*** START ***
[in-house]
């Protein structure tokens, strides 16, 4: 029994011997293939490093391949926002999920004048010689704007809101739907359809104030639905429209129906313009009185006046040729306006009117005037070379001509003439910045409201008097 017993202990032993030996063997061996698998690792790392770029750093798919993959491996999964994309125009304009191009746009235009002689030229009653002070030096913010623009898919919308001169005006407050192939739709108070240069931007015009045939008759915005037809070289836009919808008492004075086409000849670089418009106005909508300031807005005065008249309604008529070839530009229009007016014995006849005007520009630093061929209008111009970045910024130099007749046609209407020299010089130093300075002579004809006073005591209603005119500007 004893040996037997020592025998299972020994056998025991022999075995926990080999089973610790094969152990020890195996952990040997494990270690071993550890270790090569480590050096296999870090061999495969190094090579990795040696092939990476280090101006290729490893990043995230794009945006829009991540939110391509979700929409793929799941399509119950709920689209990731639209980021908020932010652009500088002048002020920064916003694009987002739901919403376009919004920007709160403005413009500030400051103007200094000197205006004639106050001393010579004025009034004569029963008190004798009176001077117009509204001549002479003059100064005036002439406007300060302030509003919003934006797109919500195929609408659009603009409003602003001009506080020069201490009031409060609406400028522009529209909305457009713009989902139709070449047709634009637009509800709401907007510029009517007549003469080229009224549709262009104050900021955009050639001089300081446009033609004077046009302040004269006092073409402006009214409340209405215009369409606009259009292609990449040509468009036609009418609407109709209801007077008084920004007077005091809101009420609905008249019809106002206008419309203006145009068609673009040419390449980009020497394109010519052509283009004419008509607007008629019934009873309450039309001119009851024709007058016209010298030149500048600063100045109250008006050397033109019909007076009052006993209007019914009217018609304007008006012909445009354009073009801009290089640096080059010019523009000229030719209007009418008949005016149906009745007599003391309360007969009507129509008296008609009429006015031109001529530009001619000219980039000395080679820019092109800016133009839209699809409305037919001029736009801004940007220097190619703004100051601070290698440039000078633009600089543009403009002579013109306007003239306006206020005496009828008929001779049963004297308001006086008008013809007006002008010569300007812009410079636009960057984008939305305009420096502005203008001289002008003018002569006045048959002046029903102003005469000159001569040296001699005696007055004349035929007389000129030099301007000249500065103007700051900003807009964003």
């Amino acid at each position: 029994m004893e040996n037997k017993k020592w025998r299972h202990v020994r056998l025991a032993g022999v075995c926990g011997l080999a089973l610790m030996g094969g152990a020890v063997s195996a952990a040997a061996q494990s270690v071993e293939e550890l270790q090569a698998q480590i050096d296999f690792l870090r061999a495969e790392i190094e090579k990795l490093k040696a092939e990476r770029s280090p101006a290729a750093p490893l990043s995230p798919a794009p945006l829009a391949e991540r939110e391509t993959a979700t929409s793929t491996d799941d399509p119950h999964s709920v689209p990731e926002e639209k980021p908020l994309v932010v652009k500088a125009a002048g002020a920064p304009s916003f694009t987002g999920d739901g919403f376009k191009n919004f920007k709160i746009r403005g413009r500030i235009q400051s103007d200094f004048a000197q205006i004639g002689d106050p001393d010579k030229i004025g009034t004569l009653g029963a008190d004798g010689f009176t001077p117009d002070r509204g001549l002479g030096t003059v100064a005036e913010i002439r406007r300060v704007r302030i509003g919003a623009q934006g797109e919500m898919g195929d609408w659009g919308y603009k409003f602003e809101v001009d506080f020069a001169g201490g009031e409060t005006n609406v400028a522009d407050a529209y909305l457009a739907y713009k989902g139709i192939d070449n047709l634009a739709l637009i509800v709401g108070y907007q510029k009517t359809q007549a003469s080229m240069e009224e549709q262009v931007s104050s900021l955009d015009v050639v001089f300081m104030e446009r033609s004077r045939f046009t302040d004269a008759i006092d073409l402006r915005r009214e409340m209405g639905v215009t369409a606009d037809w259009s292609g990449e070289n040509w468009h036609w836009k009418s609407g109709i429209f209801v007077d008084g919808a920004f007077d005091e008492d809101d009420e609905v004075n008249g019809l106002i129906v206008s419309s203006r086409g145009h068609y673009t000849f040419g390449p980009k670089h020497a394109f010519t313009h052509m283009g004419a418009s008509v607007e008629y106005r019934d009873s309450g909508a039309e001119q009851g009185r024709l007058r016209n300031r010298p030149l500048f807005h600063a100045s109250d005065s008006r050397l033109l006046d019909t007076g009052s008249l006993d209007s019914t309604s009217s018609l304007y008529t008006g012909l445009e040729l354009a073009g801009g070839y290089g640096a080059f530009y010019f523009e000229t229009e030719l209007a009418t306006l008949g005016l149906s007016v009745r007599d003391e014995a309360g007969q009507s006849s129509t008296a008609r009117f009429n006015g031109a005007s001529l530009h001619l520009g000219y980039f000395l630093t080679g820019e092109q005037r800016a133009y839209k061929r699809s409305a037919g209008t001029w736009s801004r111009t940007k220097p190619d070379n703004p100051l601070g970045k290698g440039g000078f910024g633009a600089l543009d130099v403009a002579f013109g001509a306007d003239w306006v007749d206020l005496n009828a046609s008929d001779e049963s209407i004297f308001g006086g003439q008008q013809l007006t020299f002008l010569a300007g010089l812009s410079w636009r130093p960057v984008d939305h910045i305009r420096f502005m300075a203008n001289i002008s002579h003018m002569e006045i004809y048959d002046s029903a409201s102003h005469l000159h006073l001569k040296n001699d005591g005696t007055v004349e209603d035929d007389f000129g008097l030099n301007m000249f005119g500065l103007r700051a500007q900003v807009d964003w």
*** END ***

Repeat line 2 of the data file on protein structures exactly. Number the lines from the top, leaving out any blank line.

């Protein structure tokens, strides 16, 4: 029994011997293939490093391949926002999920004048010689704007809101739907359809104030639905429209129906313009009185006046040729306006009117005037070379001509003439910045409201008097 017993202990032993030996063997061996698998690792790392770029750093798919993959491996999964994309125009304009191009746009235009002689030229009653002070030096913010623009898919919308001169005006407050192939739709108070240069931007015009045939008759915005037809070289836009919808008492004075086409000849670089418009106005909508300031807005005065008249309604008529070839530009229009007016014995006849005007520009630093061929209008111009970045910024130099007749046609209407020299010089130093300075002579004809006073005591209603005119500007 004893040996037997020592025998299972020994056998025991022999075995926990080999089973610790094969152990020890195996952990040997494990270690071993550890270790090569480590050096296999870090061999495969190094090579990795040696092939990476280090101006290729490893990043995230794009945006829009991540939110391509979700929409793929799941399509119950709920689209990731639209980021908020932010652009500088002048002020920064916003694009987002739901919403376009919004920007709160403005413009500030400051103007200094000197205006004639106050001393010579004025009034004569029963008190004798009176001077117009509204001549002479003059100064005036002439406007300060302030509003919003934006797109919500195929609408659009603009409003602003001009506080020069201490009031409060609406400028522009529209909305457009713009989902139709070449047709634009637009509800709401907007510029009517007549003469080229009224549709262009104050900021955009050639001089300081446009033609004077046009302040004269006092073409402006009214409340209405215009369409606009259009292609990449040509468009036609009418609407109709209801007077008084920004007077005091809101009420609905008249019809106002206008419309203006145009068609673009040419390449980009020497394109010519052509283009004419008509607007008629019934009873309450039309001119009851024709007058016209010298030149500048600063100045109250008006050397033109019909007076009052006993209007019914009217018609304007008006012909445009354009073009801009290089640096080059010019523009000229030719209007009418008949005016149906009745007599003391309360007969009507129509008296008609009429006015031109001529530009001619000219980039000395080679820019092109800016133009839209699809409305037919001029736009801004940007220097190619703004100051601070290698440039000078633009600089543009403009002579013109306007003239306006206020005496009828008929001779049963004297308001006086008008013809007006002008010569300007812009410079636009960057984008939305305009420096502005203008001289002008003018002569006045048959002046029903102003005469000159001569040296001699005696007055004349035929007389000129030099301007000249500065103007700051900003807009964003």